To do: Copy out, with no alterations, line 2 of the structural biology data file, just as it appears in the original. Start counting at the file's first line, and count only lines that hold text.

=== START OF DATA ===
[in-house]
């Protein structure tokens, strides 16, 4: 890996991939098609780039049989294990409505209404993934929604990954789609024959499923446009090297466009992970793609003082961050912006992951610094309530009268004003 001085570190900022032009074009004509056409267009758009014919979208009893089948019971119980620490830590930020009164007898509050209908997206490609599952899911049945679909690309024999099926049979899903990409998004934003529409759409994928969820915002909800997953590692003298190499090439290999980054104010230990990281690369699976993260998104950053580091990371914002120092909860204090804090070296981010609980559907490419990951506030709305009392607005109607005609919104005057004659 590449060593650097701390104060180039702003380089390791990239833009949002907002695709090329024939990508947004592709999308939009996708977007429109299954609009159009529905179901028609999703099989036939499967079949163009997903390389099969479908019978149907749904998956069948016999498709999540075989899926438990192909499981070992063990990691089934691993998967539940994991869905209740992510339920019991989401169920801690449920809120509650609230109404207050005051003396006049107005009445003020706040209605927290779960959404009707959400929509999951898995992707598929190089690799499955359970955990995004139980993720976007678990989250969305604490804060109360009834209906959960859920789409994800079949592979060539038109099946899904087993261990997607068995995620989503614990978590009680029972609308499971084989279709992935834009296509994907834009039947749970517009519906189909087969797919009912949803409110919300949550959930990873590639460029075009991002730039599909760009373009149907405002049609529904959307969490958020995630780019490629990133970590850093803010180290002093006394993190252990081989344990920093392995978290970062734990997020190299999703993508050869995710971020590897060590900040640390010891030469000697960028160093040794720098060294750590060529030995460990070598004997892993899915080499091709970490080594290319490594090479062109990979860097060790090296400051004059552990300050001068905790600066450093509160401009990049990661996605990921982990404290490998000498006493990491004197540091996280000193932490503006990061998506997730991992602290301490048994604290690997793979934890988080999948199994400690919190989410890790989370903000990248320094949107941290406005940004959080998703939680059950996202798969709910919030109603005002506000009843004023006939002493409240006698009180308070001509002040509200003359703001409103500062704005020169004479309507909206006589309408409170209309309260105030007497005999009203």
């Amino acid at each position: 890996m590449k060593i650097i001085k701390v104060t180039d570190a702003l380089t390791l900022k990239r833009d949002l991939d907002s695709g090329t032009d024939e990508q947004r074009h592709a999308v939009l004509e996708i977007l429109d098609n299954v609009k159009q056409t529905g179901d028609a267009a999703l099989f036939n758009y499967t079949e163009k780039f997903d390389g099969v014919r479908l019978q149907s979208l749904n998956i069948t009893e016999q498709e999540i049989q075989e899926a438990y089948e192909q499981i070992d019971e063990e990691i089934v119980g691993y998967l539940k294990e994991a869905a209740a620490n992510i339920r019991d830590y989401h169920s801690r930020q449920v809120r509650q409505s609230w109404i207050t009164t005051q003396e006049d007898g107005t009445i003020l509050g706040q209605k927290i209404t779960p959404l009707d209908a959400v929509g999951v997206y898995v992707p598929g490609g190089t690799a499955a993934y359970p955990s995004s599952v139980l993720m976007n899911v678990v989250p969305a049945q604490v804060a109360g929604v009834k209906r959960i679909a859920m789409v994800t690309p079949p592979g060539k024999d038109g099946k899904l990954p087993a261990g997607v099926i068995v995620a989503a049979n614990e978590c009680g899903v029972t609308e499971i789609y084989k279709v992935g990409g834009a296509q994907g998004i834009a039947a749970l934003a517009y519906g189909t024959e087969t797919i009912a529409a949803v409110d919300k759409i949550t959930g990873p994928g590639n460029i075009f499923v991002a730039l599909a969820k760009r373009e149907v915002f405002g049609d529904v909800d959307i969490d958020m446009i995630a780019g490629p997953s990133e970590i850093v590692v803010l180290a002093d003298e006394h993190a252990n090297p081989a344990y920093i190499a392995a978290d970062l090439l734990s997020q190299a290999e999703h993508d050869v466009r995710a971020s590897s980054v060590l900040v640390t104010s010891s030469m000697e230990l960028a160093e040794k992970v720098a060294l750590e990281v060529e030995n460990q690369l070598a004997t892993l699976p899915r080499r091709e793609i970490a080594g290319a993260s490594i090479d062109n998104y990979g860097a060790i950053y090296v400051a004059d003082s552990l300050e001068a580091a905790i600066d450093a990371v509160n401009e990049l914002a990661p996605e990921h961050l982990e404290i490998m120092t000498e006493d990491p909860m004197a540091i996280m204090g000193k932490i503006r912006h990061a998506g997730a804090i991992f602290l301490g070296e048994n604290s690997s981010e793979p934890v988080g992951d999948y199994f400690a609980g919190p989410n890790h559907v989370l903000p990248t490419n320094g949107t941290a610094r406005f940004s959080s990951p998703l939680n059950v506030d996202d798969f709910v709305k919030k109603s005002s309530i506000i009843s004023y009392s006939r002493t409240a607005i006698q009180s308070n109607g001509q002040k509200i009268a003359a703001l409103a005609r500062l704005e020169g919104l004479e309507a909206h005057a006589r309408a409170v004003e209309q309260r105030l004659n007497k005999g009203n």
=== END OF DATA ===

């Protein structure tokens, strides 16, 4: 890996991939098609780039049989294990409505209404993934929604990954789609024959499923446009090297466009992970793609003082961050912006992951610094309530009268004003 001085570190900022032009074009004509056409267009758009014919979208009893089948019971119980620490830590930020009164007898509050209908997206490609599952899911049945679909690309024999099926049979899903990409998004934003529409759409994928969820915002909800997953590692003298190499090439290999980054104010230990990281690369699976993260998104950053580091990371914002120092909860204090804090070296981010609980559907490419990951506030709305009392607005109607005609919104005057004659 590449060593650097701390104060180039702003380089390791990239833009949002907002695709090329024939990508947004592709999308939009996708977007429109299954609009159009529905179901028609999703099989036939499967079949163009997903390389099969479908019978149907749904998956069948016999498709999540075989899926438990192909499981070992063990990691089934691993998967539940994991869905209740992510339920019991989401169920801690449920809120509650609230109404207050005051003396006049107005009445003020706040209605927290779960959404009707959400929509999951898995992707598929190089690799499955359970955990995004139980993720976007678990989250969305604490804060109360009834209906959960859920789409994800079949592979060539038109099946899904087993261990997607068995995620989503614990978590009680029972609308499971084989279709992935834009296509994907834009039947749970517009519906189909087969797919009912949803409110919300949550959930990873590639460029075009991002730039599909760009373009149907405002049609529904959307969490958020995630780019490629990133970590850093803010180290002093006394993190252990081989344990920093392995978290970062734990997020190299999703993508050869995710971020590897060590900040640390010891030469000697960028160093040794720098060294750590060529030995460990070598004997892993899915080499091709970490080594290319490594090479062109990979860097060790090296400051004059552990300050001068905790600066450093509160401009990049990661996605990921982990404290490998000498006493990491004197540091996280000193932490503006990061998506997730991992602290301490048994604290690997793979934890988080999948199994400690919190989410890790989370903000990248320094949107941290406005940004959080998703939680059950996202798969709910919030109603005002506000009843004023006939002493409240006698009180308070001509002040509200003359703001409103500062704005020169004479309507909206006589309408409170209309309260105030007497005999009203």